Wednesday, 16 May 2012

REVIEW: Feeder - Generation Freakshow

In an age where rock bands aren't exactly setting the charts on fire, critics and music fans are demanding more from their favourite groups. A lot of people are wondering who will be the band to do something truly groundbreaking and pull guitar music out of its current vacation from the mainstream. Feeder probably won't be doing that with records like their latest effort, this is without a doubt an album for Feeder fans and anyone who has enjoyed their previous work. If it does get any mainstream exposure then some of these songs are more than capable of winning them new fans, although there isn't a single track here that would appeal to anyone who has ever disliked Feeder's previous output. Why? Because every song here sounds like it could have been pulled from any one of the band's previous seven albums. 


Like me, those with a knowledge of the band's previous work will play this record for the first time and hear just another bunch of Feeder songs. However give it a chance and on the third play the infectious melodies and enjoyable riffs will catch your ear in the same way that the Feeder of the late 90's and early 2000's managed to. But only if you're listening to the good tracks on 'Generation Freakshow'. One such moment is opener 'Oh My', bursting with bright melodic riffage recalling 2001's 'Echo Park', while 'Borders' is a positive tale of escape and delivers one of the group's most bold and anthemic choruses yet. 


This album proves that it's ok for a band to lean on their familiar style and revisit old sounds, just as long as the quality of the songs themselves match the vintage stuff. This becomes a problem during tracks like 'Idaho', which simply sounds like a lazy splicing of 2001's 'We Can't Rewind' and 'Just The Way I'm Feeling', managing to recreate the sound but certainly not the quality. Despite an impressive chorus 'Sunrise' is a rather uninspired moment, and 'Tiny Minds' attempts to disguise a dreary song with fat, sturdy guitars. But you can forgive them when they manage to pull out a tune like 'In All Honesty' where a memorable guitar hook reminiscent of 'Just A Day' joins a lively rhythm and a superb chorus. Feeder haven't sounded this alive in years.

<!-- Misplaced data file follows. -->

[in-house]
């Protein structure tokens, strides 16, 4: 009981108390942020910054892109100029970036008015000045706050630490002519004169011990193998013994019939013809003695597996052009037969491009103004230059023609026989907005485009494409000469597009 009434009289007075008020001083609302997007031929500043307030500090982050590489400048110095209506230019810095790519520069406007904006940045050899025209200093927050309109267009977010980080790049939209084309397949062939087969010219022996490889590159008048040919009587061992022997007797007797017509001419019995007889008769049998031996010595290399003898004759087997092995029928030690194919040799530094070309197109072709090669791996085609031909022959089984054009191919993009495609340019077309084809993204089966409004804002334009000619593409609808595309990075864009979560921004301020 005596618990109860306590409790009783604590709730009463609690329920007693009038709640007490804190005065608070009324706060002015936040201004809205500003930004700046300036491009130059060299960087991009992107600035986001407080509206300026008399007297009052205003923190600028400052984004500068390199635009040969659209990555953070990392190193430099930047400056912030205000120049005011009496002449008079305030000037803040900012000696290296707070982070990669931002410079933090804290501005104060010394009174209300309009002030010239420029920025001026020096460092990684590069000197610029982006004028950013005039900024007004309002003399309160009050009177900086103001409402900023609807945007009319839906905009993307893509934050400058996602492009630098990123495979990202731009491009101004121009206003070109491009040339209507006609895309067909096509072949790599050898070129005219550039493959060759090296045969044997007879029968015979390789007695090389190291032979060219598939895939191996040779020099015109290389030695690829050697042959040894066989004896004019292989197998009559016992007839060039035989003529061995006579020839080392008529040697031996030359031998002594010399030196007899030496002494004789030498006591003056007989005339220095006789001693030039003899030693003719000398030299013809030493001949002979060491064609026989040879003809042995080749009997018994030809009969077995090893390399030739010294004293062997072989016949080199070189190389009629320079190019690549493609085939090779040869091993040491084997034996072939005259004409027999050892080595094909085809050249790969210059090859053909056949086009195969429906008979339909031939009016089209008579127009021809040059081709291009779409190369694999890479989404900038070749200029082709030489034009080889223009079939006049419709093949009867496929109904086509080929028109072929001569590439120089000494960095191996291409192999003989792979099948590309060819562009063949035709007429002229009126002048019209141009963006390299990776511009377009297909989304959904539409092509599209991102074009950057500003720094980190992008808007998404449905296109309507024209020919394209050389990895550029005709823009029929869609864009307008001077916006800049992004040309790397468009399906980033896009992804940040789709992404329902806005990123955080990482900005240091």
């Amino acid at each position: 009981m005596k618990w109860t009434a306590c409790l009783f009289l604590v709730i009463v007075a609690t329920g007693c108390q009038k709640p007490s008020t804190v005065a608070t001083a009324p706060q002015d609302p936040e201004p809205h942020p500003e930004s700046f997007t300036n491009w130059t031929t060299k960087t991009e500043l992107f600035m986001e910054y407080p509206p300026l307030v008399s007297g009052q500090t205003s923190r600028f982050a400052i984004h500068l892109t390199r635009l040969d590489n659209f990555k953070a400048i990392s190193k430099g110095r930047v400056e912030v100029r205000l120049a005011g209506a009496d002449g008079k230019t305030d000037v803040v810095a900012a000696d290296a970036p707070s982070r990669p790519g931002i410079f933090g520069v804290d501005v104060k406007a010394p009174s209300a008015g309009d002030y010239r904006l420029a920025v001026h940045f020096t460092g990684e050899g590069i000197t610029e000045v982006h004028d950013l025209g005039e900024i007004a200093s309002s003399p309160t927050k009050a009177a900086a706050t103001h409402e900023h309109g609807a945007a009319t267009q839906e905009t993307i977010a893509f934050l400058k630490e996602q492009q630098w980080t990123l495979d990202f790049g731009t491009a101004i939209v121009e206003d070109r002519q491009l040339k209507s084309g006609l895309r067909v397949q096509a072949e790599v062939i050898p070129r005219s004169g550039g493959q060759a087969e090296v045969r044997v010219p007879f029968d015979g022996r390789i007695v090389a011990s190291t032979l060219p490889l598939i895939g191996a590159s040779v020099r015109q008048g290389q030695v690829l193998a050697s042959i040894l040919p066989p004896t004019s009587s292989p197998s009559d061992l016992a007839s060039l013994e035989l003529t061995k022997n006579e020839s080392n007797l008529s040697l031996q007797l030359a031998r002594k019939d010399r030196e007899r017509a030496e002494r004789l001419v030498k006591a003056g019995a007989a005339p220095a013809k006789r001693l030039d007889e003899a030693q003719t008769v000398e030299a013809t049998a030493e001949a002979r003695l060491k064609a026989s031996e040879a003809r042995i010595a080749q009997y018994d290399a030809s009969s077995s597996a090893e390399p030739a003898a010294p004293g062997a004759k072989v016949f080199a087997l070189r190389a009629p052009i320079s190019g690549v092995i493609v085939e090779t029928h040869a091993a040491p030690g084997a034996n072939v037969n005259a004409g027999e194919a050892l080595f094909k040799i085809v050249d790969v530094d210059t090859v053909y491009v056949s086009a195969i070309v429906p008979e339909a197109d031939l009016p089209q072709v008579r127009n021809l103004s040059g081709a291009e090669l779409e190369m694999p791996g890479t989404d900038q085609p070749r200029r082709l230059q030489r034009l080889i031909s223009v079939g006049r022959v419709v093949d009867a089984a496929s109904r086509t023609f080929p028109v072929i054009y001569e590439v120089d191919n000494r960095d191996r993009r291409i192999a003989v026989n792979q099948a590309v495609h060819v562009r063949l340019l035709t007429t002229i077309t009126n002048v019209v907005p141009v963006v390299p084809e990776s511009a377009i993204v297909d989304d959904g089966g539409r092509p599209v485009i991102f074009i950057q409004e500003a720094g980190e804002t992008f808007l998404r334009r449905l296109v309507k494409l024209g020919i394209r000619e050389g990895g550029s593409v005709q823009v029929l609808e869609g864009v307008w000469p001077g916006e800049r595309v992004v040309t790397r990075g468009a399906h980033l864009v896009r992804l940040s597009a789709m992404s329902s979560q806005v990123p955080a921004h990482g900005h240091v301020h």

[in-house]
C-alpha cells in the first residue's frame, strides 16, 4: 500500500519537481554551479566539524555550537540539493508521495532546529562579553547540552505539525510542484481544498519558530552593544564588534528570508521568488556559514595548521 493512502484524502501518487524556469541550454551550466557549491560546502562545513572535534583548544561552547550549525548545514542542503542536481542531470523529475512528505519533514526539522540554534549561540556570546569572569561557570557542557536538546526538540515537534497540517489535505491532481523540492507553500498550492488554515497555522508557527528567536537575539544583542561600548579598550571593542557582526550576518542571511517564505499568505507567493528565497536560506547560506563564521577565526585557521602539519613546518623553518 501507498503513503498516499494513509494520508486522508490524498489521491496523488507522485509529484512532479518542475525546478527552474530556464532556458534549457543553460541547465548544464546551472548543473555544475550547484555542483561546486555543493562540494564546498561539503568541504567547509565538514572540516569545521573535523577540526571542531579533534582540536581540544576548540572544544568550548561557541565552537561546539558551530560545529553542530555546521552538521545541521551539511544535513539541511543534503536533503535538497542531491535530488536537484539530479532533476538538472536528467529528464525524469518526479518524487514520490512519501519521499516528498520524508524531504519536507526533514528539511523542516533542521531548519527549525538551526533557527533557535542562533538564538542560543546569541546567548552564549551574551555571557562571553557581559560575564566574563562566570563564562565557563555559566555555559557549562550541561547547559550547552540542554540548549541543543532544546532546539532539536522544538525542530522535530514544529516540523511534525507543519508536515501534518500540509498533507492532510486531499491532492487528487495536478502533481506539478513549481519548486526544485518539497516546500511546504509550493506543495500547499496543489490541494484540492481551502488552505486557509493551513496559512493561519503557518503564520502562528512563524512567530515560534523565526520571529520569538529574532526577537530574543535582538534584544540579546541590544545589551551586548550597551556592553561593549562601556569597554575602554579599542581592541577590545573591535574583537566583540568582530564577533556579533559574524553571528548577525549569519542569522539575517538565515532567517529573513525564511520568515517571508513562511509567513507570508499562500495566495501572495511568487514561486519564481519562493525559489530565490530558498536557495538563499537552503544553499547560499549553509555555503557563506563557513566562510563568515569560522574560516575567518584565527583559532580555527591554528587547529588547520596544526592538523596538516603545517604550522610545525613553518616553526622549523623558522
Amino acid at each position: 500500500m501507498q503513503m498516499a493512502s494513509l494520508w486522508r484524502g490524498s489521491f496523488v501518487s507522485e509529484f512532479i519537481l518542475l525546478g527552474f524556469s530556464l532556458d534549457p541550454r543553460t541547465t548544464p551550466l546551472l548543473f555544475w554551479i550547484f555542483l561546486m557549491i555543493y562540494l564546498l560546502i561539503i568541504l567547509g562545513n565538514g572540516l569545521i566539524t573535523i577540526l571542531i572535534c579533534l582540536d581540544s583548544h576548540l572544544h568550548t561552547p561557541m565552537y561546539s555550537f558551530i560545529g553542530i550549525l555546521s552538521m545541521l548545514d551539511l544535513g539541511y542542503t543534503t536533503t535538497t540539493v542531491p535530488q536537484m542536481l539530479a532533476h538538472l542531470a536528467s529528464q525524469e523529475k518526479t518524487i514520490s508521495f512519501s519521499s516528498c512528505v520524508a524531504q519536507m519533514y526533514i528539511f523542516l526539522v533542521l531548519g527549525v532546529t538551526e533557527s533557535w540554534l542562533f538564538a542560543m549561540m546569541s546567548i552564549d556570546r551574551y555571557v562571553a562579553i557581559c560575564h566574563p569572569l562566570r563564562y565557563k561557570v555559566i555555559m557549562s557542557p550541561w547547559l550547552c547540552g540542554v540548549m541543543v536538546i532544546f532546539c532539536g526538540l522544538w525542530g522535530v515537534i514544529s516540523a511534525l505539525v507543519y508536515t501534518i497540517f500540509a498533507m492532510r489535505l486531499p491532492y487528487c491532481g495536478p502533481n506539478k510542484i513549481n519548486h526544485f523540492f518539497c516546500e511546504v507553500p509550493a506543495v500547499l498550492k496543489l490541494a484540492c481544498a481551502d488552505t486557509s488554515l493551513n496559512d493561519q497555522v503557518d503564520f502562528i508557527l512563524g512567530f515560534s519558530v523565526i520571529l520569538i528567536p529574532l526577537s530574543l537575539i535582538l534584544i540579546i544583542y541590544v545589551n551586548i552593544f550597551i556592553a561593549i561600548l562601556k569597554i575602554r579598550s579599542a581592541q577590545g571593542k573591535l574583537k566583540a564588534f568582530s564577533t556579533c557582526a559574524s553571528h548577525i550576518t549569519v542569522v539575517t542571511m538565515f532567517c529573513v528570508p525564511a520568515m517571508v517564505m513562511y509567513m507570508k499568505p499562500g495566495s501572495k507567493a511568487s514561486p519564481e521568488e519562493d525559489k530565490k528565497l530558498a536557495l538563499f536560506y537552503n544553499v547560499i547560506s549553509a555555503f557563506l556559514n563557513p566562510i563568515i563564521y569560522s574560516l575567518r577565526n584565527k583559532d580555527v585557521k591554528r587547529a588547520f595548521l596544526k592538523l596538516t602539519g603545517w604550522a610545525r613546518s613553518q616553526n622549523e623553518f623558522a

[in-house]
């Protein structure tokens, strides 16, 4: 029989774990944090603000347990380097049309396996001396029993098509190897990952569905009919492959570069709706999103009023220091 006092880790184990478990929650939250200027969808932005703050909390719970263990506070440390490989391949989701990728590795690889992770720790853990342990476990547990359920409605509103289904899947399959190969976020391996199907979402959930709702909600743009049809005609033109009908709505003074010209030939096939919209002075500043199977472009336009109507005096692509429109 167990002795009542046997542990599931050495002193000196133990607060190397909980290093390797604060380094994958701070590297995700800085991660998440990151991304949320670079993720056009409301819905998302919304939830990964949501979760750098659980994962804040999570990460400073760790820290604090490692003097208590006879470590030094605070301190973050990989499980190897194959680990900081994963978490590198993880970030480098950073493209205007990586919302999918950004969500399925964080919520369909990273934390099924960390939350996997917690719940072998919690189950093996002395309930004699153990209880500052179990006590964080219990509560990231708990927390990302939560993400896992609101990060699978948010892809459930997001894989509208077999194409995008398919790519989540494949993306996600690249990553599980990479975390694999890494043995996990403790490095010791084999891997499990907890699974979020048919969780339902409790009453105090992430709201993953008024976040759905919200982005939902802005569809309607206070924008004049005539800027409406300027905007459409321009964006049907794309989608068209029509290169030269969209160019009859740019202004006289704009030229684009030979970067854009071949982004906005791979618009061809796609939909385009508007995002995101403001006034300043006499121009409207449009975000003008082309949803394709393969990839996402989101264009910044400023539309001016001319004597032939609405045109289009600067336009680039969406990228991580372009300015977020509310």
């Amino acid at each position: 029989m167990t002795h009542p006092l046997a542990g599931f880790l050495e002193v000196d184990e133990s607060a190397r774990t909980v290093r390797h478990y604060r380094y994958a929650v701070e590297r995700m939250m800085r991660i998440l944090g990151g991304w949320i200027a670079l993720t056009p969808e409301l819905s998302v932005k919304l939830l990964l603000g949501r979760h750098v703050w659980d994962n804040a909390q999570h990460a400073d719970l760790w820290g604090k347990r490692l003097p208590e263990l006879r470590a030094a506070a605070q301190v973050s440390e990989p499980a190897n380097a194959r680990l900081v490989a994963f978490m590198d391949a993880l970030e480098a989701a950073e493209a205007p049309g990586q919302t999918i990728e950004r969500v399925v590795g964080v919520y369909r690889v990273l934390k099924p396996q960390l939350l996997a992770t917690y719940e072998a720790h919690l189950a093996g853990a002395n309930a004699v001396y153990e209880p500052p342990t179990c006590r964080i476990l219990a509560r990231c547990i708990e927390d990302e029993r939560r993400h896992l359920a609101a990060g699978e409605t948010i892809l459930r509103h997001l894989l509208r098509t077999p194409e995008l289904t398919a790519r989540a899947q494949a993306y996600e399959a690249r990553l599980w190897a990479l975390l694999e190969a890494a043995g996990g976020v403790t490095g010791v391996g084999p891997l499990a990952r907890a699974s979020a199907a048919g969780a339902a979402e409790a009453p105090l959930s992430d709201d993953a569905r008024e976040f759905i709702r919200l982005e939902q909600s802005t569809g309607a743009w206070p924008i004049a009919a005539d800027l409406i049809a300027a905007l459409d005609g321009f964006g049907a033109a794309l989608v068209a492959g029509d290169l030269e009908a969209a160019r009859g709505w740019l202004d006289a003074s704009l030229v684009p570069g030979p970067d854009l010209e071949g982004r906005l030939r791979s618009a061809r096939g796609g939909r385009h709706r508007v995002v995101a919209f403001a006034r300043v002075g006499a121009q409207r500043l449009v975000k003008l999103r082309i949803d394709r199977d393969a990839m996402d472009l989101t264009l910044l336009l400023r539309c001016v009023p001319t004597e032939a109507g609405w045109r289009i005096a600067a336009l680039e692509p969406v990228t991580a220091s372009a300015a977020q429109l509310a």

The same can also be said for the equally exciting 'Headstrong', its raucous riff creating more urgent energy. The title track is just as superb, pairing heaving guitars with a soaring chorus bursting with melody that recalls 2002's classic 'Comfort In Sound' album. 'Hey Johnny' is injected with similar emotional power and provides the most clear and direct tribute yet to Jon Lee, the band's former drummer who committed suicide eleven years ago, while 'Children Of The Sun' closes the album in yearning, epic fashion before a brief low-key hidden track sees out the dying seconds. 


You'll be disappointed if you're expecting radical changes in direction, but despite the lack of new influences, and the inconsistency of this record, 'Generation Freakshow' still manages to stand as the band's finest work in almost a decade. Feeder are aware that they are good at what they do, and half of this album sees them making fine use of their familiar style. 7

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